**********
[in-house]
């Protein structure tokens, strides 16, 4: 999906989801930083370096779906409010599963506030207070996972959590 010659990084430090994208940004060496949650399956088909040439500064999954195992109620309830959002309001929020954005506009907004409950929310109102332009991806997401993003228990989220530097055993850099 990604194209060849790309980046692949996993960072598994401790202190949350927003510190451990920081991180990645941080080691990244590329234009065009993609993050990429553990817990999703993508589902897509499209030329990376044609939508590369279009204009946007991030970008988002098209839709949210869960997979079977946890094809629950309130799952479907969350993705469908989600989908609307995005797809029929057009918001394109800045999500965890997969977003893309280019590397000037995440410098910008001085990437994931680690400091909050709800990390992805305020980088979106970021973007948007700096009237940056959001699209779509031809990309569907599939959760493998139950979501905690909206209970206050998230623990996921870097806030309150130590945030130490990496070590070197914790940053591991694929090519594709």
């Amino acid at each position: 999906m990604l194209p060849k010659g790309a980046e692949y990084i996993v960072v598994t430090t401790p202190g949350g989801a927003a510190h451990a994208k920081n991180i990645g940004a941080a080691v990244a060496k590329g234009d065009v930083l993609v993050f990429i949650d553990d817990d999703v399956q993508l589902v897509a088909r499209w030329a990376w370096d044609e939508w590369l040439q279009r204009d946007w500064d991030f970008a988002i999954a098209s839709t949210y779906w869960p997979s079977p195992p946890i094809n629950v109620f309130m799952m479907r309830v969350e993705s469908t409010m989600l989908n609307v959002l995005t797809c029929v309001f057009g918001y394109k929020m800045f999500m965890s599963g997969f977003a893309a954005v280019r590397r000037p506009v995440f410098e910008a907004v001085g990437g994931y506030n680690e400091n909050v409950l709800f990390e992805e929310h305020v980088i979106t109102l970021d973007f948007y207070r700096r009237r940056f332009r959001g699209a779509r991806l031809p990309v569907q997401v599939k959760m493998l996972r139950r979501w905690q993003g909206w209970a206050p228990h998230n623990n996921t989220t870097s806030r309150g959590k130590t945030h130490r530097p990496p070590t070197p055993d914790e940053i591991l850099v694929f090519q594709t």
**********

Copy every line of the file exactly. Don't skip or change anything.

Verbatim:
[in-house]
């Protein structure tokens, strides 16, 4: 999906989801930083370096779906409010599963506030207070996972959590 010659990084430090994208940004060496949650399956088909040439500064999954195992109620309830959002309001929020954005506009907004409950929310109102332009991806997401993003228990989220530097055993850099 990604194209060849790309980046692949996993960072598994401790202190949350927003510190451990920081991180990645941080080691990244590329234009065009993609993050990429553990817990999703993508589902897509499209030329990376044609939508590369279009204009946007991030970008988002098209839709949210869960997979079977946890094809629950309130799952479907969350993705469908989600989908609307995005797809029929057009918001394109800045999500965890997969977003893309280019590397000037995440410098910008001085990437994931680690400091909050709800990390992805305020980088979106970021973007948007700096009237940056959001699209779509031809990309569907599939959760493998139950979501905690909206209970206050998230623990996921870097806030309150130590945030130490990496070590070197914790940053591991694929090519594709």
């Amino acid at each position: 999906m990604l194209p060849k010659g790309a980046e692949y990084i996993v960072v598994t430090t401790p202190g949350g989801a927003a510190h451990a994208k920081n991180i990645g940004a941080a080691v990244a060496k590329g234009d065009v930083l993609v993050f990429i949650d553990d817990d999703v399956q993508l589902v897509a088909r499209w030329a990376w370096d044609e939508w590369l040439q279009r204009d946007w500064d991030f970008a988002i999954a098209s839709t949210y779906w869960p997979s079977p195992p946890i094809n629950v109620f309130m799952m479907r309830v969350e993705s469908t409010m989600l989908n609307v959002l995005t797809c029929v309001f057009g918001y394109k929020m800045f999500m965890s599963g997969f977003a893309a954005v280019r590397r000037p506009v995440f410098e910008a907004v001085g990437g994931y506030n680690e400091n909050v409950l709800f990390e992805e929310h305020v980088i979106t109102l970021d973007f948007y207070r700096r009237r940056f332009r959001g699209a779509r991806l031809p990309v569907q997401v599939k959760m493998l996972r139950r979501w905690q993003g909206w209970a206050p228990h998230n623990n996921t989220t870097s806030r309150g959590k130590t945030h130490r530097p990496p070590t070197p055993d914790e940053i591991l850099v694929f090519q594709t």